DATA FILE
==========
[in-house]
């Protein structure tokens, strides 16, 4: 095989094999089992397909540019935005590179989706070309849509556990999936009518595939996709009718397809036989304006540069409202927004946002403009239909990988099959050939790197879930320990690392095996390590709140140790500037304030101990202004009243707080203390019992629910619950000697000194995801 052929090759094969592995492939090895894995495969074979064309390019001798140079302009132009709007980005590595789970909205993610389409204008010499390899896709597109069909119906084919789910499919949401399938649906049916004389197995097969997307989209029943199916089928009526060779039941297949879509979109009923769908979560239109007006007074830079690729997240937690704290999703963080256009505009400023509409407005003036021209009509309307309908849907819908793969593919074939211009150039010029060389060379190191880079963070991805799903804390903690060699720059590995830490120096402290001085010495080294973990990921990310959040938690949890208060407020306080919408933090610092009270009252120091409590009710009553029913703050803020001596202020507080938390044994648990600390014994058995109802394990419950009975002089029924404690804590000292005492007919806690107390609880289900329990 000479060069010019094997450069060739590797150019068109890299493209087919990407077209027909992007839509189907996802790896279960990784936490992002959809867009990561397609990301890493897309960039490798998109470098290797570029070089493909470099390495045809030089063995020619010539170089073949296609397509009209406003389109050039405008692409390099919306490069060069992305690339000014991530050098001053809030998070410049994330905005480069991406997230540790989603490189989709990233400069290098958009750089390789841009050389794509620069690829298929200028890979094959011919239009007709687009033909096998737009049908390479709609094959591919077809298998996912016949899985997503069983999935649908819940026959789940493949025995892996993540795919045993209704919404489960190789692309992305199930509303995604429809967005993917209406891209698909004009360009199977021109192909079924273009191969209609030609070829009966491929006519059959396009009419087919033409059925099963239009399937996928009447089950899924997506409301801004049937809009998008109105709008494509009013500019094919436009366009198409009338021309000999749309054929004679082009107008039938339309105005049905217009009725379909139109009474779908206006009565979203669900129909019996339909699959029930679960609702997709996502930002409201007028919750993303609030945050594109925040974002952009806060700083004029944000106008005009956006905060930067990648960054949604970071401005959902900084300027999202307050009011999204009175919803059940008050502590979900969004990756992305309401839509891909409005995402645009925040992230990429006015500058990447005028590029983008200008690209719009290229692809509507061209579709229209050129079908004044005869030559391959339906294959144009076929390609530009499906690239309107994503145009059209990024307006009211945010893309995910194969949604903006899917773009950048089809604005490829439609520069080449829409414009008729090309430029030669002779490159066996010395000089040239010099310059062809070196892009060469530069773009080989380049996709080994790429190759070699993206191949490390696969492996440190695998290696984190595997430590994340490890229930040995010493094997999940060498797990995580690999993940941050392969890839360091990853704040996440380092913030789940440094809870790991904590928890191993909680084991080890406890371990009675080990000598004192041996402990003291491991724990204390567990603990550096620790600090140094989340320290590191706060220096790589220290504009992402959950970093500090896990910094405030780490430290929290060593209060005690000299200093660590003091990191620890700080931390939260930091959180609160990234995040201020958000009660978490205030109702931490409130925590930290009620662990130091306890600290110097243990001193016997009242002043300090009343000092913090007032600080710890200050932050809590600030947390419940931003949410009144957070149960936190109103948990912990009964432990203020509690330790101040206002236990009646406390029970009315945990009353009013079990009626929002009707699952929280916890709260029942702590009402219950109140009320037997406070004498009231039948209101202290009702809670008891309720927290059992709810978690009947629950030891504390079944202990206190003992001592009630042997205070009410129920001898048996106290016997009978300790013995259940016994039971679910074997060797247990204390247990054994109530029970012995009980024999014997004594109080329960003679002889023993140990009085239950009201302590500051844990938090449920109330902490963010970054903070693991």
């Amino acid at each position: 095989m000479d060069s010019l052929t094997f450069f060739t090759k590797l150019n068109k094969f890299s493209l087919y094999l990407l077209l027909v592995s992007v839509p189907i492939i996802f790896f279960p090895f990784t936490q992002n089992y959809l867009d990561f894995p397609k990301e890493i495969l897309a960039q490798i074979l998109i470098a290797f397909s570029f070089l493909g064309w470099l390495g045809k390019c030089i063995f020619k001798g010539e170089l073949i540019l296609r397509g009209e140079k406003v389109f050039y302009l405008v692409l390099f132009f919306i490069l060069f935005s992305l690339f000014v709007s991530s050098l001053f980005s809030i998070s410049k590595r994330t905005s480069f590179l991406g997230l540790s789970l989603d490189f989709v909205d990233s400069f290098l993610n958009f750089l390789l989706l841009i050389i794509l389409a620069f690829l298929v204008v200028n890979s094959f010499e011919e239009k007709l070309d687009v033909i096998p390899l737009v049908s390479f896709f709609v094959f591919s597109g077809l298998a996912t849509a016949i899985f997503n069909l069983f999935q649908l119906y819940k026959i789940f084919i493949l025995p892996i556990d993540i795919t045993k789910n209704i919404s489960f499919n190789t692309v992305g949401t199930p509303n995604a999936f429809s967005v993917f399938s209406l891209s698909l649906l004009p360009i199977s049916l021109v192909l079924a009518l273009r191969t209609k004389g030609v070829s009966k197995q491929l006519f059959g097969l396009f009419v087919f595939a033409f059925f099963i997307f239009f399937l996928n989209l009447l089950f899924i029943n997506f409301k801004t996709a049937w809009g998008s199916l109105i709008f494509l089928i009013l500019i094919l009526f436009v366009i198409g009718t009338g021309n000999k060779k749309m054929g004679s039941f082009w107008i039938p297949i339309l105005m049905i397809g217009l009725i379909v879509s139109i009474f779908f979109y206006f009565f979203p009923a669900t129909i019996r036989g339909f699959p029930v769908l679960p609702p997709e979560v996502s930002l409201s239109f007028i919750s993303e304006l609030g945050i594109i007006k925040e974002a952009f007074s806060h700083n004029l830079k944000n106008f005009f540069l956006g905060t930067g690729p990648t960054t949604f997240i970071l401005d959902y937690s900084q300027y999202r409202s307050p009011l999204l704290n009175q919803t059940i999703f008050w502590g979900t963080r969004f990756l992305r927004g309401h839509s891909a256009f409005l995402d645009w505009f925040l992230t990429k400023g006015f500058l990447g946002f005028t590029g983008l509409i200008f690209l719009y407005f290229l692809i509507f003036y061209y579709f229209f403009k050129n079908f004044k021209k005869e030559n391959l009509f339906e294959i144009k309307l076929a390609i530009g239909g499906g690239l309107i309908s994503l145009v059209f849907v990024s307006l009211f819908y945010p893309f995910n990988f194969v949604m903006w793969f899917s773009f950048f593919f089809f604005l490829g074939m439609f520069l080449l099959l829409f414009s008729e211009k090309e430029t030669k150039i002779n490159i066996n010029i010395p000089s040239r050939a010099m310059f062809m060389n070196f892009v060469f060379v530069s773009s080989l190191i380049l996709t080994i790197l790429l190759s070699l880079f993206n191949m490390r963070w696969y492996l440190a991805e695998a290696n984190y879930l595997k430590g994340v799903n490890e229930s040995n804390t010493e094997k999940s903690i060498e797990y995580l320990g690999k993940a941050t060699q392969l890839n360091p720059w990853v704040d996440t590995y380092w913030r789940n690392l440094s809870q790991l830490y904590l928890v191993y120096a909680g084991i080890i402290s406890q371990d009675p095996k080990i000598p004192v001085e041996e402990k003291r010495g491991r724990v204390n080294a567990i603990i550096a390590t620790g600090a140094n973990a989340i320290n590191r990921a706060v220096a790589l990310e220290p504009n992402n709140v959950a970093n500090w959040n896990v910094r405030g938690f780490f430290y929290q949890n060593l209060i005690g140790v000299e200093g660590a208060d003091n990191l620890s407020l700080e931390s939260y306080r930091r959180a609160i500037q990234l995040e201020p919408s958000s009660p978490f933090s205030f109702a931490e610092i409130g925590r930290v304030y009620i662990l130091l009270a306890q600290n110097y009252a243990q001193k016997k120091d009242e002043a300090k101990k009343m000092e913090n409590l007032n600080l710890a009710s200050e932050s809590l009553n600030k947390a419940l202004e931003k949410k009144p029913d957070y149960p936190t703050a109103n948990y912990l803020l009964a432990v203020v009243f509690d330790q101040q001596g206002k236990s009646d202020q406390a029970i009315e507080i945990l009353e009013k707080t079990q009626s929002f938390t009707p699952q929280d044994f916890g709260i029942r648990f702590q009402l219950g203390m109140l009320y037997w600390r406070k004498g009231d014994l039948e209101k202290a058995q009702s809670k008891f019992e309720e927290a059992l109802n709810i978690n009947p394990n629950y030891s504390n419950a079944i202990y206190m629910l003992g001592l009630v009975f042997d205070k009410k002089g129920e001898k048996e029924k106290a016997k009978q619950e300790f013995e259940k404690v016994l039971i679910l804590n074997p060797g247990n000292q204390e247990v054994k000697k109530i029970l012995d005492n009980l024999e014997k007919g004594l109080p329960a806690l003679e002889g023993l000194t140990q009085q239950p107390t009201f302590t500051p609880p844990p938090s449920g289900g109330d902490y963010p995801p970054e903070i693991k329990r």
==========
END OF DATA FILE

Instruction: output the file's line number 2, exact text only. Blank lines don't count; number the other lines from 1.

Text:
């Protein structure tokens, strides 16, 4: 095989094999089992397909540019935005590179989706070309849509556990999936009518595939996709009718397809036989304006540069409202927004946002403009239909990988099959050939790197879930320990690392095996390590709140140790500037304030101990202004009243707080203390019992629910619950000697000194995801 052929090759094969592995492939090895894995495969074979064309390019001798140079302009132009709007980005590595789970909205993610389409204008010499390899896709597109069909119906084919789910499919949401399938649906049916004389197995097969997307989209029943199916089928009526060779039941297949879509979109009923769908979560239109007006007074830079690729997240937690704290999703963080256009505009400023509409407005003036021209009509309307309908849907819908793969593919074939211009150039010029060389060379190191880079963070991805799903804390903690060699720059590995830490120096402290001085010495080294973990990921990310959040938690949890208060407020306080919408933090610092009270009252120091409590009710009553029913703050803020001596202020507080938390044994648990600390014994058995109802394990419950009975002089029924404690804590000292005492007919806690107390609880289900329990 000479060069010019094997450069060739590797150019068109890299493209087919990407077209027909992007839509189907996802790896279960990784936490992002959809867009990561397609990301890493897309960039490798998109470098290797570029070089493909470099390495045809030089063995020619010539170089073949296609397509009209406003389109050039405008692409390099919306490069060069992305690339000014991530050098001053809030998070410049994330905005480069991406997230540790989603490189989709990233400069290098958009750089390789841009050389794509620069690829298929200028890979094959011919239009007709687009033909096998737009049908390479709609094959591919077809298998996912016949899985997503069983999935649908819940026959789940493949025995892996993540795919045993209704919404489960190789692309992305199930509303995604429809967005993917209406891209698909004009360009199977021109192909079924273009191969209609030609070829009966491929006519059959396009009419087919033409059925099963239009399937996928009447089950899924997506409301801004049937809009998008109105709008494509009013500019094919436009366009198409009338021309000999749309054929004679082009107008039938339309105005049905217009009725379909139109009474779908206006009565979203669900129909019996339909699959029930679960609702997709996502930002409201007028919750993303609030945050594109925040974002952009806060700083004029944000106008005009956006905060930067990648960054949604970071401005959902900084300027999202307050009011999204009175919803059940008050502590979900969004990756992305309401839509891909409005995402645009925040992230990429006015500058990447005028590029983008200008690209719009290229692809509507061209579709229209050129079908004044005869030559391959339906294959144009076929390609530009499906690239309107994503145009059209990024307006009211945010893309995910194969949604903006899917773009950048089809604005490829439609520069080449829409414009008729090309430029030669002779490159066996010395000089040239010099310059062809070196892009060469530069773009080989380049996709080994790429190759070699993206191949490390696969492996440190695998290696984190595997430590994340490890229930040995010493094997999940060498797990995580690999993940941050392969890839360091990853704040996440380092913030789940440094809870790991904590928890191993909680084991080890406890371990009675080990000598004192041996402990003291491991724990204390567990603990550096620790600090140094989340320290590191706060220096790589220290504009992402959950970093500090896990910094405030780490430290929290060593209060005690000299200093660590003091990191620890700080931390939260930091959180609160990234995040201020958000009660978490205030109702931490409130925590930290009620662990130091306890600290110097243990001193016997009242002043300090009343000092913090007032600080710890200050932050809590600030947390419940931003949410009144957070149960936190109103948990912990009964432990203020509690330790101040206002236990009646406390029970009315945990009353009013079990009626929002009707699952929280916890709260029942702590009402219950109140009320037997406070004498009231039948209101202290009702809670008891309720927290059992709810978690009947629950030891504390079944202990206190003992001592009630042997205070009410129920001898048996106290016997009978300790013995259940016994039971679910074997060797247990204390247990054994109530029970012995009980024999014997004594109080329960003679002889023993140990009085239950009201302590500051844990938090449920109330902490963010970054903070693991």